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New Forest - Geology and Fossils

By James Barnet

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ISBN: 9781785008160
PUBLISHED: 22/01/2021
PAGES: 178
BINDING: Paperback
SIZE: 235x165 mm
INSIDE: 198 colour photographs, diagrams & charts

This book is intended to be the most complete and up-to-date guide to the geology and fossils of the New Forest, providing a wealth of information of interest to both the amateur fossil collector and the professional geologist. With some 200 field photographs, palaeogeographic maps, digitised borehole/outcrop logs, and geological cross sections this book includes:


  • A tour of the regional geological evolution of southern England since the Permian Period (-280 million years ago), based on deep boreholes and coastal exposures, including the world-famous Jurassic coast of Dorset and east Devon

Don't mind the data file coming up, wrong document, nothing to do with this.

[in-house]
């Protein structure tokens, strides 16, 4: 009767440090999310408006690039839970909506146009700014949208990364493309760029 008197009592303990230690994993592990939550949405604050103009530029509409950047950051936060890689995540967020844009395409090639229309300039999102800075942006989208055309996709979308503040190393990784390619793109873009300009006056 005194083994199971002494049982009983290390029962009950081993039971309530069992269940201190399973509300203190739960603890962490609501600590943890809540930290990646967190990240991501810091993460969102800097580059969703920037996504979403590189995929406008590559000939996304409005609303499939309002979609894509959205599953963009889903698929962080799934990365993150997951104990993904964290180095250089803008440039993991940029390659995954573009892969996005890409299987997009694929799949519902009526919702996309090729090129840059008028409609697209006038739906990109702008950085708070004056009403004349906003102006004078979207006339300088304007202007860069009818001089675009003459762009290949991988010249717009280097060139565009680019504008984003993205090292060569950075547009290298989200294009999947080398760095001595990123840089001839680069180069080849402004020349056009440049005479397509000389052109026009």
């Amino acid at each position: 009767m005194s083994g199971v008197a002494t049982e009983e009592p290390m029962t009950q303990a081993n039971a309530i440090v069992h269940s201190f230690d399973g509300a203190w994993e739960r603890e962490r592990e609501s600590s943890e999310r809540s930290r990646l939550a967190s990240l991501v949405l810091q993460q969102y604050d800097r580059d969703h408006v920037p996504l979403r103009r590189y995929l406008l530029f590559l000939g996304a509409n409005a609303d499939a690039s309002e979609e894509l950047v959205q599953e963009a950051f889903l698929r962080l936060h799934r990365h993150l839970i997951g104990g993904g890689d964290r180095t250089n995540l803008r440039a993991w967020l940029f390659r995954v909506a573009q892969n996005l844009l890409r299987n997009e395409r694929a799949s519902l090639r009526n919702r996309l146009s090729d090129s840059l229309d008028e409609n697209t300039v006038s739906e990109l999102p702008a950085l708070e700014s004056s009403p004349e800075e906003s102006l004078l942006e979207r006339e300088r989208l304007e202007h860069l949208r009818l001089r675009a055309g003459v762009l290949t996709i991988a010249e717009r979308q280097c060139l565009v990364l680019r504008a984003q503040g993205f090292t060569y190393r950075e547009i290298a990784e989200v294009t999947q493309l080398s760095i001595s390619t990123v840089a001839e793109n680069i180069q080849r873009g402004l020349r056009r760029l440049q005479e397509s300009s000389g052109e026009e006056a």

• A discussion of the petroleum geology of southern England and the New Forest
  • A detailed overview of the stratigraphy of the Hampshire Basin, followed by related aspects of economic geology within this area, including ironstones, freshwater aquifers, geothermal energy, sand, clay and peat resources
  • An up-to-date and complete account of the principal fossil localities, together with a comprehensive gallery of photographs with accompanying descriptions of the most abundant fossils within the New Forest National Park

RRP: £16.99

Site Price: £13.59

E-Book Edition: £12.99 (incl. VAT)


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Latest Reviews
" This is a very useful book about the geology of the New Forest and adjacent areas. "
Review Type: Press
Reviewed By: Down to Earth magazine